After the break, Town improved and added some much needed pace and movement to their play which, surprise, surprise, created momentum, pressure and a goal.

First, Sabiri had a good effort from range saved, resulting in a couple of corners, Depoitre and Lolley saw further attempts blocked and more corners were won with the final one finding its way to Van La Parra who flicked in the opener from short range.

Within a minute, Town were two up. A run by Sabiri was halted illegally and he stumbled in to a challenge with Wheater – an event ludicrously blown up by Parkinson post match – and the ball fell kindly to Williams. Advancing with menace, the German American’s shot was wildly deflected past Howard.

Upping the pace and applying sustained pressure won the tie. To their credit, Bolton didn’t crumble and began to cause problems, particularly down the right where Ameobi caused Malone significant problems. Parkinson’s decision to withdraw him later seemed a little odd.

Just after the hour, the home side were rewarded when Town didn’t get away a second time with an unmarked player arriving at the back post to meet a deep corner, and Derik ensured that the Premier League side wouldn’t have a comfortable ride in to the 4th round.

The Trotters created several mild alarms as they pushed for an equaliser but didn’t really test Coleman and Town’s opportunities to break began to open up. Immediately after the home goal, Williams had an excellent long range effort saved but most of the effort reverted to dominating possession again and for a while the horrors of the first half were revisited.

Town should have wrapped the game up in the final ten minutes. A midfield mix up allowed Sabiri to be freed in to the box and he looked to be fouled as he shot. The ball squirted out to Williams whose shot was saved at the near post.

Predictably, the Terriers had to deal with aerial assaults as time began to run out for the hosts which they achieved reasonably comfortably. As the minutes ticked by, more and more control was established and the rather skimpy 4 minutes of added time – Coleman was booked for persistent time wasting which, as ever, wasted even more time – were seen out professionally.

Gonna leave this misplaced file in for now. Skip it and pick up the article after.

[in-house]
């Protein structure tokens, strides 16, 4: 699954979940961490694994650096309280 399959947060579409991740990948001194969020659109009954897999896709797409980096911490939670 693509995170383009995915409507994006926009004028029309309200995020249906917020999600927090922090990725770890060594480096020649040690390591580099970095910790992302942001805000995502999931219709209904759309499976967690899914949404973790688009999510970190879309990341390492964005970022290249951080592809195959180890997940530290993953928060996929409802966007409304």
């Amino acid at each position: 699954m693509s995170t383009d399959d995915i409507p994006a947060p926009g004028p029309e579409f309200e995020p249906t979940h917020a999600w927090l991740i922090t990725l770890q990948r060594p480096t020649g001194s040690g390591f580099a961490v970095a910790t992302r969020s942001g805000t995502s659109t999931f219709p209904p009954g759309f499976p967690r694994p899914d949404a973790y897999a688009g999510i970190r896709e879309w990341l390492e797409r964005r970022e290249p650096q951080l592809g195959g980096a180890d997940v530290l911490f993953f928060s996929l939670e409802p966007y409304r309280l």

The second half had been more entertaining – which wasn’t much of an achievement – and, overall, Town deserved the win.

On the plus side, Sabiri showed he can add an extra dimension to the team and it is to be hoped he makes the match day squad more regularly, new signing Kongolo played well and looks a good addition, Hefele’s return was a success and the ignominy visited upon one or two other Premier League sides was avoided.

Quaner’s apparently minor injury aside, the players came through unscathed and a tricky assignment was negotiated.







Terriers hunted down by Foxes



It may be a case of projection to suggest that David Wagner didn’t hold out much hope of points for his stretched and fatigued squad against a Leicester team free of their early season trials and performing to a standard more in keeping with their talent.

His rotation was fairly light, however, certainly in comparison to his reaction to playing 2 games in 3 days last year when wholesale changes were made to scrape a win at Wigan, and rather surprisingly did not involve a rest for the over worked Mooy while Hogg sat on the bench.

A deserved start for Joe Lolley was well signalled and a reversion to the traditional, and clean sheet keeping, back four was sensible.

What the manager appears unable to change, and given his remarkable abilities in planning, man management and strategy it is truly baffling, is the propensity of his charges to collapse away from home (and sometimes at home) once the opposition take the lead. This has been a rare negative feature of Wagner’s otherwise fabulous tenure.

When Mahrez’s wonderful strike flew past the blameless Lössl, there were 37 minutes, at least, left to play in a game where Town had largely subdued the home side and, if anything, they had looked the better side in an encouraging first half.

Rather than accept a brilliantly taken conceded goal – all be it aided by a weak clearance following a corner – a sense of panic and doubt swept over the visitors which destroyed their shape, saw them commit too far forward and disintegrate as a competitive force.

A calmer response would have been to play as they had been doing in the first half, wait patiently for opportunities and ensure that the boost given to the Foxes was fleeting not fatal.

As it was, Town were easy game for the home side who simply had to wait for the spaces to open up and, if they have any regrets, it will be that they were unable to punish their quarry even more convincingly.